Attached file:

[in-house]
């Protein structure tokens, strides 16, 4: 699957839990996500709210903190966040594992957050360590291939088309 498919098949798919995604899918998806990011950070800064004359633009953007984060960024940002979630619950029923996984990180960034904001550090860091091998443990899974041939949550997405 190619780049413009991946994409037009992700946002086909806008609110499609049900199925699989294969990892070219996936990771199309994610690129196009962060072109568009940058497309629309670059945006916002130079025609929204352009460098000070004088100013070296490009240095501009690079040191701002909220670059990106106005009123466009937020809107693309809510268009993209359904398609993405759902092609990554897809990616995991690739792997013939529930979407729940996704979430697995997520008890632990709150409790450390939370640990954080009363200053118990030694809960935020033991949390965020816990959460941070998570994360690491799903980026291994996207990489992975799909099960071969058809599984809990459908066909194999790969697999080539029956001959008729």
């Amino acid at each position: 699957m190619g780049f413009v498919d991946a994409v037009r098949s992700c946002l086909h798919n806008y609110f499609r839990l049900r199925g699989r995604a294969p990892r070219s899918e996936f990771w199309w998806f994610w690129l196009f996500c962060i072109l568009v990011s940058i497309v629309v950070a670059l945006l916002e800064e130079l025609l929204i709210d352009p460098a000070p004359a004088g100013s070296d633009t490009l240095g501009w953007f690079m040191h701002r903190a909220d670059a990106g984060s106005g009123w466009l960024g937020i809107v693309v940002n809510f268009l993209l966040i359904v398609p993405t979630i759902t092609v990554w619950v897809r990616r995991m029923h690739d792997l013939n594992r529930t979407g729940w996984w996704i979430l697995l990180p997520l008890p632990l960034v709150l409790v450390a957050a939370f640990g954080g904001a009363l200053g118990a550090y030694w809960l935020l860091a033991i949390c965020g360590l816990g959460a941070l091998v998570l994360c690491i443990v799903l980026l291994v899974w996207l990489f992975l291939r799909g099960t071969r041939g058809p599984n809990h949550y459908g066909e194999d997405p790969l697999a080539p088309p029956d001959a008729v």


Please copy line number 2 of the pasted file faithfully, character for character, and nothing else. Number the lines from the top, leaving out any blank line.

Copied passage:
């Protein structure tokens, strides 16, 4: 699957839990996500709210903190966040594992957050360590291939088309 498919098949798919995604899918998806990011950070800064004359633009953007984060960024940002979630619950029923996984990180960034904001550090860091091998443990899974041939949550997405 190619780049413009991946994409037009992700946002086909806008609110499609049900199925699989294969990892070219996936990771199309994610690129196009962060072109568009940058497309629309670059945006916002130079025609929204352009460098000070004088100013070296490009240095501009690079040191701002909220670059990106106005009123466009937020809107693309809510268009993209359904398609993405759902092609990554897809990616995991690739792997013939529930979407729940996704979430697995997520008890632990709150409790450390939370640990954080009363200053118990030694809960935020033991949390965020816990959460941070998570994360690491799903980026291994996207990489992975799909099960071969058809599984809990459908066909194999790969697999080539029956001959008729």